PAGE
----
Off the mat, the inward smile can be extraordinarily helpful whenever you are feeling frustrated, annoyed, angry, etc. in the store, on the road, or wherever you are. Your chest probably feels tight. You might be teary-eyed. Try to disconnect with the ego-component that is viewing this frustration so personally. Try to smile at the part of you that understands that this is all temporary, that the world is unfolding exactly as it should. You are an amazing being with a divine right to be here. Smiling with compassion toward yourself gives you almost boundless energy to extend this smiling energy toward everyone you meet.

Monday, July 28, 2008

Thanks for a great Saturday class!

Just want to say thank you to everyone who came to the Full Series Ashtanga class on Saturday. It was a pleasure and a priviledge to go through the whole series with you! Any and all who are interested, please join us from 4-6pm this coming Saturday! I'm already looking forward to it! :)

(Note: Regular classes are Mon 7:30-9pm and Wed 5:30-7pm, as usual.)

Dealing with thoughts

Yoga is more about training the mind than the body. During our practice, we learn how to not get caught up in thoughts, but instead, how to drop them and become free of them. There are only five kinds of thoughts: Of all the countless thought impressions that come into the mind field, which form the matrix of the barrier or veil covering the true Self (or center of consciousness), they all fall into one or more of these five categories. In other words, while there are many individual thought impressions, there are not countless types of thoughts to deal with, but only five. This can help greatly in seeing the underlying simplicity of the process of Yoga, not getting lost in the apparent multiplicity in the gross and subtle realms.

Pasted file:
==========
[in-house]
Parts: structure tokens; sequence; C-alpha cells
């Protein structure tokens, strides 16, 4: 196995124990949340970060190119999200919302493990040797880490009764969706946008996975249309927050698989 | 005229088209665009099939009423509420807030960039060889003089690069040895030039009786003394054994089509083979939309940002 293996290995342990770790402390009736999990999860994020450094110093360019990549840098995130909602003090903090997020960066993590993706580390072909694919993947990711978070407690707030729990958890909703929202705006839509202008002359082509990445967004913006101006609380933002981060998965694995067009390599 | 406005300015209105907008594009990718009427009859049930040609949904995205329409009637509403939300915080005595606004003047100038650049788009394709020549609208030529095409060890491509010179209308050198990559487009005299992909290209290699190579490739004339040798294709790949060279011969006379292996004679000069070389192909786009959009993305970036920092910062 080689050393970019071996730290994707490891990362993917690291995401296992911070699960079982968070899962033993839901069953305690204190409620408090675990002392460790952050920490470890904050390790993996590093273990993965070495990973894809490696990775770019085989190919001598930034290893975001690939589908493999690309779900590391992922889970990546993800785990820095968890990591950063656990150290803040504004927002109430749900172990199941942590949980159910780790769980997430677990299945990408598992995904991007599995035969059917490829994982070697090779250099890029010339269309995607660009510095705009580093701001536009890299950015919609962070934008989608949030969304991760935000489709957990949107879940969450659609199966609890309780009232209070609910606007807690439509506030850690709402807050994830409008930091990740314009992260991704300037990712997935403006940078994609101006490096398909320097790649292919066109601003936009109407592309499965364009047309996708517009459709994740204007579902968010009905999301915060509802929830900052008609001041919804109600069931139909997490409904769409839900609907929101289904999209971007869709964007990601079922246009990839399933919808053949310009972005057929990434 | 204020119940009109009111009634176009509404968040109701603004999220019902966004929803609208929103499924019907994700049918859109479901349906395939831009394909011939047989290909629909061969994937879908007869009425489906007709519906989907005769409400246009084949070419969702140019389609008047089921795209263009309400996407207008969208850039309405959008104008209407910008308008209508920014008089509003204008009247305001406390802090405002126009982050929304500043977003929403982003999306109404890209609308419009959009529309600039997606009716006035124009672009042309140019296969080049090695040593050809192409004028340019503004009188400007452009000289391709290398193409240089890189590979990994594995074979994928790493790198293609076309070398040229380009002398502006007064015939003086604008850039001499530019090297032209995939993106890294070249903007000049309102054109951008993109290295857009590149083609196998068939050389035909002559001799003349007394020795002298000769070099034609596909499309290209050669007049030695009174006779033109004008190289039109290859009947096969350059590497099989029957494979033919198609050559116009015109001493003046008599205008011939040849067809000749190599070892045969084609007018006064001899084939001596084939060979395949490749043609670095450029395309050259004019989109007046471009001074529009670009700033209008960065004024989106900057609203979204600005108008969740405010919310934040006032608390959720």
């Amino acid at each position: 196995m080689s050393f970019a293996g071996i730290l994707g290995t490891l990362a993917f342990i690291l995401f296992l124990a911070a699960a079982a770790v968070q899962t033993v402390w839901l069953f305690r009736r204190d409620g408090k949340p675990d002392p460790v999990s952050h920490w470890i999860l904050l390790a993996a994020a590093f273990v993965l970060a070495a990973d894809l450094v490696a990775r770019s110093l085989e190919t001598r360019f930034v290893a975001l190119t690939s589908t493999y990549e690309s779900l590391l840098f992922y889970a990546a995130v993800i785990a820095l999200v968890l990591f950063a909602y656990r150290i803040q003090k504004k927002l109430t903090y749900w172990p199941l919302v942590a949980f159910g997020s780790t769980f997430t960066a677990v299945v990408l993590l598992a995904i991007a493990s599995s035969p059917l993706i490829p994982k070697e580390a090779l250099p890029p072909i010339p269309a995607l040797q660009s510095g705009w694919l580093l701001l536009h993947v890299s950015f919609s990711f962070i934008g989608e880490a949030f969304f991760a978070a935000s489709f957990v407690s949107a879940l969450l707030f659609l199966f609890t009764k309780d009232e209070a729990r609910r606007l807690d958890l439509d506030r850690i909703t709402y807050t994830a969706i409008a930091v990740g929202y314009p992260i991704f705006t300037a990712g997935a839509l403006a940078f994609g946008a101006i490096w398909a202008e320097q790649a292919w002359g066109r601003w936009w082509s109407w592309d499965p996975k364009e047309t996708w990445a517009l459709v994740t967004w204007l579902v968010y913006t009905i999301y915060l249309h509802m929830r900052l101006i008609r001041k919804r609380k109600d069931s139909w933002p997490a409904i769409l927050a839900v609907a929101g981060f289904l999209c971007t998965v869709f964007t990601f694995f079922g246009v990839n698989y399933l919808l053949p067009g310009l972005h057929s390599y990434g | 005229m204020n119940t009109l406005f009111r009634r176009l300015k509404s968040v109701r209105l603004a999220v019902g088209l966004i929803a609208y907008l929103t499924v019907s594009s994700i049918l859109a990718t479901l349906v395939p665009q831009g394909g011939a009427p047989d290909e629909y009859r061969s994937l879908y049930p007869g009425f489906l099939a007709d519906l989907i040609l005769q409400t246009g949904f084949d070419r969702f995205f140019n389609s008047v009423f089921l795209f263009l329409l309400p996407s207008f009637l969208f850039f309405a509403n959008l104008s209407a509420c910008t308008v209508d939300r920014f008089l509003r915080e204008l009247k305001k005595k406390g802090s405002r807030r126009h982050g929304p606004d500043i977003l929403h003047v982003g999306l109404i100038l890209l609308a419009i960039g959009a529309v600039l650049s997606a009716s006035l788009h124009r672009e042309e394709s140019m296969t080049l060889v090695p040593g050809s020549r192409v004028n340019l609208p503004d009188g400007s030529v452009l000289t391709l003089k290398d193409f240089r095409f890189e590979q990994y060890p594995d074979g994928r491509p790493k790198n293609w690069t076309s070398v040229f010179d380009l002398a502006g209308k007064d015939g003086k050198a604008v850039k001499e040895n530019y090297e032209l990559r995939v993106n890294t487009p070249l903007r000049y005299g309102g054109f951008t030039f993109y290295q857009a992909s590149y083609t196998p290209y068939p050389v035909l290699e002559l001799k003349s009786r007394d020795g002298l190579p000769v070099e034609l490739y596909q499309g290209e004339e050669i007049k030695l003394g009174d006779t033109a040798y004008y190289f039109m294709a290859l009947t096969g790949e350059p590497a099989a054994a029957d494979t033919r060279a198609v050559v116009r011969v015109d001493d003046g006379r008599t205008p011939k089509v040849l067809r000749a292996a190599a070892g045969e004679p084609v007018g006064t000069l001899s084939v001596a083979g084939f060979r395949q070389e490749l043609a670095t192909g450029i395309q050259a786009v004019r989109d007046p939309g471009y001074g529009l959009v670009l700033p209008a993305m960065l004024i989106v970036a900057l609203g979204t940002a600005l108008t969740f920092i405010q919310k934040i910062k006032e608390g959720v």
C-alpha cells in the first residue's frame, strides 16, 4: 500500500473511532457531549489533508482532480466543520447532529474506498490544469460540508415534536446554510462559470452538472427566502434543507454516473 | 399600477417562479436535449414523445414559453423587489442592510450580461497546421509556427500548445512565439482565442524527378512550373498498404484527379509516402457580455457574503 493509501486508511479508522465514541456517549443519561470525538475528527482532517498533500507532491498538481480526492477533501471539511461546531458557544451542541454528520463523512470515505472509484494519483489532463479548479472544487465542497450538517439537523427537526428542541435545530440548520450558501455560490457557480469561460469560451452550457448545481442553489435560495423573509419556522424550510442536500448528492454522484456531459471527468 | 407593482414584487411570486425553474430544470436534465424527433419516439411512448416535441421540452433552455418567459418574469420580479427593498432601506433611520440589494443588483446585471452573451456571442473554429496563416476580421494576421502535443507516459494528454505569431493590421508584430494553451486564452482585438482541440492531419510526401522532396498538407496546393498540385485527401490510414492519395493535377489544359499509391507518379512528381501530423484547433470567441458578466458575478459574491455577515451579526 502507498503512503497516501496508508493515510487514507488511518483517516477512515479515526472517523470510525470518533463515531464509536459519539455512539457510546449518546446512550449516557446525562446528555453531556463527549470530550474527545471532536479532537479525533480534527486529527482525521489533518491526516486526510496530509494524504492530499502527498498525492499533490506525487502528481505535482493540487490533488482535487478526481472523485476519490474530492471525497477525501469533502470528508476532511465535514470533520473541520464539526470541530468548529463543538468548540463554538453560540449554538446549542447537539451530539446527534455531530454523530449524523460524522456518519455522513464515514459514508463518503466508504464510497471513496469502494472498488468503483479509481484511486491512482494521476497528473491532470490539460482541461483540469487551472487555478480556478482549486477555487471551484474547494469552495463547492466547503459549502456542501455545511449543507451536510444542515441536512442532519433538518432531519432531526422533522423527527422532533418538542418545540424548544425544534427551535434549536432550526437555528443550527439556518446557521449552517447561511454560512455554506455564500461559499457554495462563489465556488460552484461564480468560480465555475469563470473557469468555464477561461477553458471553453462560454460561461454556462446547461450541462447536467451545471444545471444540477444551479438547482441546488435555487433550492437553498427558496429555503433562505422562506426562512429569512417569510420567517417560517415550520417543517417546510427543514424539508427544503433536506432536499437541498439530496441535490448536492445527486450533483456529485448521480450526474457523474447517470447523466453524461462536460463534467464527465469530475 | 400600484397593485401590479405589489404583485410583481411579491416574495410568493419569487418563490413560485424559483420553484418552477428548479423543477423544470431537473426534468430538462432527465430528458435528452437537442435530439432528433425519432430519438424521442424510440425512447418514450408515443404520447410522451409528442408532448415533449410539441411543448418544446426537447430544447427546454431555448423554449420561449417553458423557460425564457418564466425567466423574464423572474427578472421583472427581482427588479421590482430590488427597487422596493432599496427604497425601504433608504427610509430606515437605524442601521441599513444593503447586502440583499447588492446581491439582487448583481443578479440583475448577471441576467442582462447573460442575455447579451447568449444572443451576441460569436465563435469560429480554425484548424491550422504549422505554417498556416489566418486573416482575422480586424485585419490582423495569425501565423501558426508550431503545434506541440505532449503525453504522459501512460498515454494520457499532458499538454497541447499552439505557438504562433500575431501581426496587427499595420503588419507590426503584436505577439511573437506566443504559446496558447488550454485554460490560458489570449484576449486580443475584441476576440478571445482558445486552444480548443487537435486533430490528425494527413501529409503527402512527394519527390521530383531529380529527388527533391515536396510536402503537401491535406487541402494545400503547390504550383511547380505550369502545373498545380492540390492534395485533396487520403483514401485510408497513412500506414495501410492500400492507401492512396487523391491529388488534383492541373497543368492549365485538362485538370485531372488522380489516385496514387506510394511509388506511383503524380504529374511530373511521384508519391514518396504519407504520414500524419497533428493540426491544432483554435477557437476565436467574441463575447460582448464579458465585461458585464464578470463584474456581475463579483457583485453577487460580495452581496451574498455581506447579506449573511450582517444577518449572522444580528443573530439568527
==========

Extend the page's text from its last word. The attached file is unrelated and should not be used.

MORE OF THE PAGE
Pramana: right
Viparyaya: wrong
Vikalpa: imagined
Nidra: deep sleep
Smriti: memory

Witnessing the five kinds of thoughts: By learning to observe the thinking process, and then to discriminate between these five types of mental objects, we start to gain a mastery over them, and their ability to control our actions, speech, and thoughts.

With mastery of witnessing: As that mastery comes within reach, we gradually find a neutral, non-attached (Sutras 1.15, 3.38) stance of witnessing, where we can observe the entire flow of mind, while remaining peacefully undisturbed, unaffected, and uninvolved. Meditation can systematically deepen.

Without mastery of witnessing: Without that mastery, we become victims to our own unconscious mental process, losing free choice in external life as well as the ability to experience deep meditation.

Friday, July 25, 2008


From 4 - 6pm. Hope to see you there!
:) -LD

Drop all doing

Spirituality, as Osho says, is a flowering. It is the ultimate energetic luxury. Only when things are overflowing with vitality & prana do they bloom. Throughout our day, our energy goes on leaking out - drained out of us by what we do, wasted on small annoyances and petty grievances. People talk just to talk, having no sense of the innate energy of silence. We cannot sit still. We are obsessed with "doing", we cannot stop doing. This is what we have to drop in yoga. Drop the doing. Drop the striving. Find a place to 'just be' in each pose. And then, having dropped all the unnecessary things, you will find you start blooming, as if out of nowhere.

Wednesday, July 23, 2008

UPDATE on Saturday Full Series Class

We are definitely still going ahead with the Full Primary Series class starting this Saturday, July 26th. For this week, we will keep the 4pm time slot, but if you would prefer the class to be earlier, we DO have the option of moving it up to as early as 1:30-3:30pm, if this fits people's Saturday schedules better. (Thanks, Ana!!) If this interests you, PLEASE leave me a comment here, send me an email, or talk to me on Saturday.

I'm so greatly looking forward to sharing the First Series with you in its entirety! I promise you'll feel amazing afterward :)


Sunday, July 20, 2008

NEW! Saturday Full Series Class!